Rule No. 4: On your marks, get set, go! – But which topics?
In Web 2.0 companies or individual business divisions can increase their visibility and – by selectively networking with an original customer pitch – improve commitment to their own stakeholders. The greatest challenge initially lies in identifying company content for interested parties. However, the knowledge about your own products often hides sufficient potential for exciting content. Regular insider tips, practical examples and discussions permit a dialog to quickly arise with the target group in the Internet.
If a car manufacturer gives DIY tips for spare-time mechanics or if IT companies explain how they optimize business processes optimize, specialist knowledge from their own field of activity quickly brings added value for the user. At the same time, the user’s willingness to actively become involved in the groups and on Twitter will increase. It is thus not sensible to propagate news items on the social media channels now and then. On the contrary, companies should draft a specific agenda in advance.
Rule No. 5: Beware! One-way street
The golden rule in the social web is “Content is King”. In social networks in particular companies can try out innovative and even funny ideas. There are no limits to creativity. If incentives are offered to the users, they will also regularly return to the group. This can for example also be promoted using vouchers. So-called “Best Article Awards”, combined with a benefit, also motivate users to submit top-quality articles.
The best thing that can happen to a group is to have a certain momentum of its own. This means that the members themselves generate content and share opinions. However, company communications managers should stay on the ball and provide suitable feedback as soon as possible. A brief comment is sometimes enough to show that an article has attracted attention and was popular with readers.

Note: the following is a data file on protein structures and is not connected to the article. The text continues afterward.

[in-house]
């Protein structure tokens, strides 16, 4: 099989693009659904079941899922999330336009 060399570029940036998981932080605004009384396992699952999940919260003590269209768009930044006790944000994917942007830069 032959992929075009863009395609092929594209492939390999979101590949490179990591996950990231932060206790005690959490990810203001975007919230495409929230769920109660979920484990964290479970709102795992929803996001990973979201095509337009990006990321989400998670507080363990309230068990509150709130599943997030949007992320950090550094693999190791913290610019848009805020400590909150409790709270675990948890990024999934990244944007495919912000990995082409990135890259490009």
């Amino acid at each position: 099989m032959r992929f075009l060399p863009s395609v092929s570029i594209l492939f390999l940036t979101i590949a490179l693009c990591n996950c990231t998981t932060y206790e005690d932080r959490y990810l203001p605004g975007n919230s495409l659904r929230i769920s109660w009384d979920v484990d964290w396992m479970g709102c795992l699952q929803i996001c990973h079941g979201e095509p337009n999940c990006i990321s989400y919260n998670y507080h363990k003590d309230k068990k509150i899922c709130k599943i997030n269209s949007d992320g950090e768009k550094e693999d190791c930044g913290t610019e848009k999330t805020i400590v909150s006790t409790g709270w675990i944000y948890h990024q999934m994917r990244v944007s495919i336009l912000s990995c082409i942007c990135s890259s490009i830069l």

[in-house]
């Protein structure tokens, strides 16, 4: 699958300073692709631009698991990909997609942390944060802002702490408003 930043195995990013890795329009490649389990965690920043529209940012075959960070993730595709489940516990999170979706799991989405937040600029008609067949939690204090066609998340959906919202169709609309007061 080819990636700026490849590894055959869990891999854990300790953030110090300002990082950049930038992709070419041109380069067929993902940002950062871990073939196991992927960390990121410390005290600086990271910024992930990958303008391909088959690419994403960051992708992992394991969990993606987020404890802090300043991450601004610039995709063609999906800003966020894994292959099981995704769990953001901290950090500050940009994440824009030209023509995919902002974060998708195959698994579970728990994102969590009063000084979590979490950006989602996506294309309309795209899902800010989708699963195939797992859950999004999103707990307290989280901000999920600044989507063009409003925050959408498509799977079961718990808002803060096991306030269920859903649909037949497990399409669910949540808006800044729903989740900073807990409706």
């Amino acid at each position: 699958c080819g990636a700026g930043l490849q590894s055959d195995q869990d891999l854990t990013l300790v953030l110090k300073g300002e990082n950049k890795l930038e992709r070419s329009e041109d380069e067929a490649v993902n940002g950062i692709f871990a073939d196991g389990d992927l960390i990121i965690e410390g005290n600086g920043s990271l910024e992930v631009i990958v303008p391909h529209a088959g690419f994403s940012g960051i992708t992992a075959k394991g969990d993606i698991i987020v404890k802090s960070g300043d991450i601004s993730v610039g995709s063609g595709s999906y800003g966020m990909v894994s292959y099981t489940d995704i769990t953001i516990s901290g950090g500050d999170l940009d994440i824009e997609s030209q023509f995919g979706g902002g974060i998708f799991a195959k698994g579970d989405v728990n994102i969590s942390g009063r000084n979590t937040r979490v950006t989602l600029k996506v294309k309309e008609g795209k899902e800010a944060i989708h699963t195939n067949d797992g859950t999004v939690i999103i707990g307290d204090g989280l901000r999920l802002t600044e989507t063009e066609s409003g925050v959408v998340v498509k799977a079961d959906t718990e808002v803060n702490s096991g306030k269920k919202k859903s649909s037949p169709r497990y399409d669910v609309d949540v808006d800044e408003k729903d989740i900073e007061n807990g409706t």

The user making 20-30 daily tweets or posts online soon acquires the reputation of being a spammer – especially if the same articles appear unchanged on all social media channels. Only the relevant tweets and one or two main pieces of information, illustrated by images, should be submitted to Facebook on a daily basis.
Rule No. 6: Online meets offline
A get-together or a seminar – contacts really only stabilize through personal encounters and this also applies in the social web. Real events that intensify topics previously discussed in a XING group are ideal. Presentations and lectures with a subsequent face-to-face exchange of information generate value added to those present.
Quo vadis social media ?
The future is virtual and that is why it is high time for B2B companies to also position themselves in social networks. Web 2.0 has already rung in a paradigm change in communications and fundamentally changed the relationship of companies to customer and stakeholders. The focus is no longer on the product, but on the consumer. It is therefore crucial to take the individual interests of the customer into consideration and always listen to the customer’s opinions and requirements. If you don’t listen to the market you can – under certain circumstances – have to suffer the experience of customers “voting with their feet”.